Five lesbian expressions from the 19th century to remember when watching Gentleman Jack

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Based on the writings of English diarist Anne Lister(1791-1840), Sally Wainwright’s immensely popular BBC television series Gentleman Jack has returned for a second season. In comparison to the first, the new episodes rely more heavily on the language of the diaries.

Lister lived at a time when women were not supposed to talk about sex at all. Nevertheless, in her diaries, she recorded her own sex life in explicit detail. This sometimes meant having to come up with her own words for what she wanted to say. At other times, she turned to slang used in her narrow circle of female friends and lovers to avoid being understood by outsiders.

Here are five 19th-century lesbian words and phrases from Lister’s diaries that you need to know to get as much as possible out of series two of Gentleman Jack.

1. Jack

The most obvious lesbian-related word in Gentleman Jack is the “jack” of the title. This was a 19th-century slang term for lesbian. But Lister herself used the word in the slightly more specific sense of masculine-presenting lesbians, which is reflected in the second series of the show.

In episode two, Lister’s old friend and sometime lover Isabella “Tib” Norcliffe says that it was probably just as well that Mariana Lawton, the daughter of a local doctor, “stole” Lister from her since “after all, two jacks don’t suit”. This line comes from Lister’s diary, where the possibility of a long-term relationship between the two of them, who are both butch, is dismissed (September 12 1825).

In her relationships with Lawton and also the heiress Ann Walker, Lister always referred to her partner as the wife and to herself as the husband. She never seems to have reflected on the feminine-presenting women she pursued as either heterosexual or homosexual. For her, her masculinity meant that they, as women, could be attracted to her.

2. Kiss

This one may seem obvious, but Lister used the word “kiss” in a very particular way. Viewers of Gentleman Jack may have been confused when Lister mentions having had “three very good kisses last night” or that Ann Walker “in a quarter of an hour had a pretty good kiss”.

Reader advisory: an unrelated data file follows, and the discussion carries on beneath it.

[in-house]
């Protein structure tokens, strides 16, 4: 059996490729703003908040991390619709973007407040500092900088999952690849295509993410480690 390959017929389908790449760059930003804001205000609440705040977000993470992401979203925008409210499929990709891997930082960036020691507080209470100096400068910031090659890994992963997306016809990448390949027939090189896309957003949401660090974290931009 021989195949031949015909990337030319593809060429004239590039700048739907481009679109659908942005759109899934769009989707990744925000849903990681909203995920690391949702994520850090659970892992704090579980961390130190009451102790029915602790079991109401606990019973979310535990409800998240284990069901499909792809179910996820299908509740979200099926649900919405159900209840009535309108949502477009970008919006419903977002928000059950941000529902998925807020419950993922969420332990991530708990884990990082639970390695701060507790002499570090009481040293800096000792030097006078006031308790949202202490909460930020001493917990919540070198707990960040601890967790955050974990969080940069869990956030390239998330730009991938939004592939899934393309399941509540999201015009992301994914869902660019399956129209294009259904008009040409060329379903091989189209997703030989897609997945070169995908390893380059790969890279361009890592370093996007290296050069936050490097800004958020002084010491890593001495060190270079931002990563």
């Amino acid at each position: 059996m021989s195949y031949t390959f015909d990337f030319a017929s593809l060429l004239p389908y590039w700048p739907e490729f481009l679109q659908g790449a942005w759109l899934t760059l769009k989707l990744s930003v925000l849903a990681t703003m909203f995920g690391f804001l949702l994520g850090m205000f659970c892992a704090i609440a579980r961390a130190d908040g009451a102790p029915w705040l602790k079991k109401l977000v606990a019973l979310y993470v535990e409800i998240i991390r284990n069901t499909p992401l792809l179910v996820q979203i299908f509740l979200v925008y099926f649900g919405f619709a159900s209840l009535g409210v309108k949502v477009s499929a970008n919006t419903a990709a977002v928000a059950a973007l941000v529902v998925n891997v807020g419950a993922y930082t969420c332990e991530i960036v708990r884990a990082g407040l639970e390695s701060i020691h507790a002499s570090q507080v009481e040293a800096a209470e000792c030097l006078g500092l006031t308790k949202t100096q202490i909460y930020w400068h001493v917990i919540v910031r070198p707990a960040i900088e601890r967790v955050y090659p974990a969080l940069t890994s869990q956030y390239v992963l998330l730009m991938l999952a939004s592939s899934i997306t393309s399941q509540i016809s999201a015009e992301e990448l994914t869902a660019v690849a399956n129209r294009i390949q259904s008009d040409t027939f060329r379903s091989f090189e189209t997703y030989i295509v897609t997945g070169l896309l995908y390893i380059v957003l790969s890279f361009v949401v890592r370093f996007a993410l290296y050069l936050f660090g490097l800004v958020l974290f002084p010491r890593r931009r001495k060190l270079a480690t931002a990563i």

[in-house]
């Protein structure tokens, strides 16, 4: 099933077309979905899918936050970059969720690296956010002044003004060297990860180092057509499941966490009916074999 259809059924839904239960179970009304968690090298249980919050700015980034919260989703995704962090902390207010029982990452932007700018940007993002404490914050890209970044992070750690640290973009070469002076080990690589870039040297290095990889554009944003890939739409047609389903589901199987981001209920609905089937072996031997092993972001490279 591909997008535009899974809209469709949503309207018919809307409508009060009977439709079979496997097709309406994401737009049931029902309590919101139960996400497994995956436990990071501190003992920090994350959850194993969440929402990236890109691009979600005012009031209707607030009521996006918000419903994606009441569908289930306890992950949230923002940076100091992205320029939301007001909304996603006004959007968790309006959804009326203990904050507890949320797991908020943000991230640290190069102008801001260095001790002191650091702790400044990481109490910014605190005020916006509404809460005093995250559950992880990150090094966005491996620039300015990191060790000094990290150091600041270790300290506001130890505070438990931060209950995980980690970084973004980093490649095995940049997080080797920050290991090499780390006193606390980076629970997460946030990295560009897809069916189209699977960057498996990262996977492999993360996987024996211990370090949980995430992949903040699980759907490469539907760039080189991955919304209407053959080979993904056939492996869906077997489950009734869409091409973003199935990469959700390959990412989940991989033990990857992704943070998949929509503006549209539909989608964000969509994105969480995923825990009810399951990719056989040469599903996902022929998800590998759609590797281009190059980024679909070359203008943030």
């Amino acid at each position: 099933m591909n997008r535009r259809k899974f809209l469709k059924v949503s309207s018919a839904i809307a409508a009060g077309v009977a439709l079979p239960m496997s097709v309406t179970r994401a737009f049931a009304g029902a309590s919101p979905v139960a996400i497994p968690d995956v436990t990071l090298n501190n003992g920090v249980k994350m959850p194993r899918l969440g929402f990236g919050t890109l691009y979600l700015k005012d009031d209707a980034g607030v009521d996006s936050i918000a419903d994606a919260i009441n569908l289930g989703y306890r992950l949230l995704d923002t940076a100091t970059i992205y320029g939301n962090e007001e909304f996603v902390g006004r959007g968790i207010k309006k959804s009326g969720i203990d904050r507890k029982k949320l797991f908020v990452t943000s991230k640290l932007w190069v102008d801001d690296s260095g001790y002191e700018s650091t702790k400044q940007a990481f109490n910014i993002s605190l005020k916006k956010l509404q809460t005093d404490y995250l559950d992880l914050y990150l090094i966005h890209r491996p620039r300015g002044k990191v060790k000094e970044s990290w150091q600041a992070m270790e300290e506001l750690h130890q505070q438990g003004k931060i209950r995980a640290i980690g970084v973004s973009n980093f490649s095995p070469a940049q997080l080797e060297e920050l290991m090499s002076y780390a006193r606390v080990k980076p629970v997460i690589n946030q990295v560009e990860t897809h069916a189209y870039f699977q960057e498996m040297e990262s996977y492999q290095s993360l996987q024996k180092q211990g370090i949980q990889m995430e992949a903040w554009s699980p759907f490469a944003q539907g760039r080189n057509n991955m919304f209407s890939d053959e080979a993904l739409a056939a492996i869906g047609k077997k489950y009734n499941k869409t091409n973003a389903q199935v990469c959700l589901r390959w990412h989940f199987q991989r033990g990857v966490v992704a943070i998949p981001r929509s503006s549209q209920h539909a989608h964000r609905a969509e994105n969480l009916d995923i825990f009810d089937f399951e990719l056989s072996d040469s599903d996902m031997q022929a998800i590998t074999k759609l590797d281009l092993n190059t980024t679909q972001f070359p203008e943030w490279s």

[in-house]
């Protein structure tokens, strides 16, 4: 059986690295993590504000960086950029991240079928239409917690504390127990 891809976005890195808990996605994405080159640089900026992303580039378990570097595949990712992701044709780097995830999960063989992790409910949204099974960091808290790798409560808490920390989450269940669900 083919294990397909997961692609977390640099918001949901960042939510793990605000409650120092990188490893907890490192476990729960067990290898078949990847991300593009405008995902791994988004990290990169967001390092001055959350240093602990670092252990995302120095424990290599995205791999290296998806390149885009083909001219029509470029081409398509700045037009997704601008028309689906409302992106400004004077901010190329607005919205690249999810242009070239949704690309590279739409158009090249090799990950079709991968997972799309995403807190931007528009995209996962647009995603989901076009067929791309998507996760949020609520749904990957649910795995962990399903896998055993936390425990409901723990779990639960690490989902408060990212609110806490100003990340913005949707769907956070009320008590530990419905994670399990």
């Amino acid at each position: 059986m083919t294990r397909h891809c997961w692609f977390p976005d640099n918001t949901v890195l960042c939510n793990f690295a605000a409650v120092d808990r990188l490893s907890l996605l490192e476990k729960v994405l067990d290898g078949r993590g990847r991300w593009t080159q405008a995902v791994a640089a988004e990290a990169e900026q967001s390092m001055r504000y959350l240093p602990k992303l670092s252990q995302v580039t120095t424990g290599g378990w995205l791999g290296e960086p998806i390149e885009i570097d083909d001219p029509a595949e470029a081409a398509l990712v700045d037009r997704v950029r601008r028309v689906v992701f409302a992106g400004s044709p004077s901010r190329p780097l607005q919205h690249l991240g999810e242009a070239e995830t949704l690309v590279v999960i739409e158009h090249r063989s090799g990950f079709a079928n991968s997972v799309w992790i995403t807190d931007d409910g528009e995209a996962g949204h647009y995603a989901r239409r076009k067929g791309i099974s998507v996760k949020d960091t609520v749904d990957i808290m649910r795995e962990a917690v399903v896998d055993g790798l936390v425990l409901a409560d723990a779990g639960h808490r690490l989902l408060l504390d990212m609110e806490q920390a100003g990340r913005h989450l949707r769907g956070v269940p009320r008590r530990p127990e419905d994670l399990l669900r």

“Kiss” is Lister’s main word for sex. Specifically, it usually refers to orgasm. Lister often starts her diary entries by stating whether she has had a kiss the night before and rating it, ranging from “tolerable” to “excellent”.

In Gentleman Jack, Lawton initiates sex with her ex by saying, “Can we not have one last kiss in this life before we turn to dust?” Even though the immediate effect is actual kissing, the pair soon move on to having what seems to be exactly the sort of sex that is typically described as a kiss in the diaries – that is, tribbing (what might now be crudely called “scissoring”) leading to mutual orgasm.

Anne Lister actually kissing Mariana Lawton.
BBC/Lookout Point/HBO/Aimee Spinks

3. Connected

Another phrase that Lister uses when referring to sex is “to be connected”. Unlike “kiss”, the word “connected” does not imply pleasure but is more neutral. It’s also more likely to be used about other people’s sex, especially sex with men.

The word “connected”, or the variation “connection”, is used several times in series two. In episode four, Lawton asks Lister, “How often are you and Miss Walker connected?” She goes on to remind Lister that she asked Lawton the same thing about her and her husband, an event which Lister recorded in her diary (November 18 1819) and which was portrayed in the 2010 television drama The Secret Diaries of Miss Anne Lister, which focused on the earlier parts of the relationship with Lawton.

4. Incur a cross

In addition to writing parts of her diaries in code (or her “crypthand”, as she called it), Lister also had a number of symbols that she put in the margin of the page to indicate, for example, a sexual experience or the onset of her or her partner’s “cousin” (her word for “period”).

The habit of drawing an “x” in the margin of her diary when she masturbated led to her euphemism “to incur a cross”. She writes, for example, “Incurred a cross just before getting up thinking of Miss W- and π [Lawton] but at the very moment of π” (March 17 1833).

5. Grubble

“Grubble”, an old word for “grope”, was Lister’s term for fingering a partner. Unlike “kiss”, the word “grubble” does not imply orgasm, though nor does it preclude it.

Grubbling can be done over or under clothes or, more often than not, involve the “right middle finger up her queer [Lister’s word for vulva or, here, vagina]” (October 11 1832). (Viewers may remember how, whenever Lister holds a glass in her hand in the show, she suggestively strokes it with her right middle finger.)

Gentleman Jack is historically correct in portraying Lister as invariably the giver rather than the receiver of grubbles. She frames grubbling as being on the whole inferior to “kisses” that one gets from “being near” one’s partner, which she explains as genital skin-to-skin contact.

Two women in a lavishly draped bed.
Lister with another of her lovers, Ann Walker.
BBC/Lookout Point/HBO/Aimee Spinks

To return to the on-screen “kiss” between Lister and Lawton, it’s interesting that Lister doesn’t describe this as a kiss in her diary. According to Lister, she “gave [Lawton] a thorough grubbling”. When she feels guilty afterwards, she justifies her actions to herself by saying that she had “somehow” thought it a good idea at the time to “gratify [Lawton’s] passion by one parting grubble” (December 25 1834).

The depiction of this encounter as a “kiss” in Gentleman Jack made one die-hard fan of the diaries exclaim on a forum that it wasn’t a kiss but “actually just a fully clothed grubble”.


https://theconversation.com/five-lesbian-expressions-from-the-19th-century-to-remember-when-watching-gentleman-jack-184267

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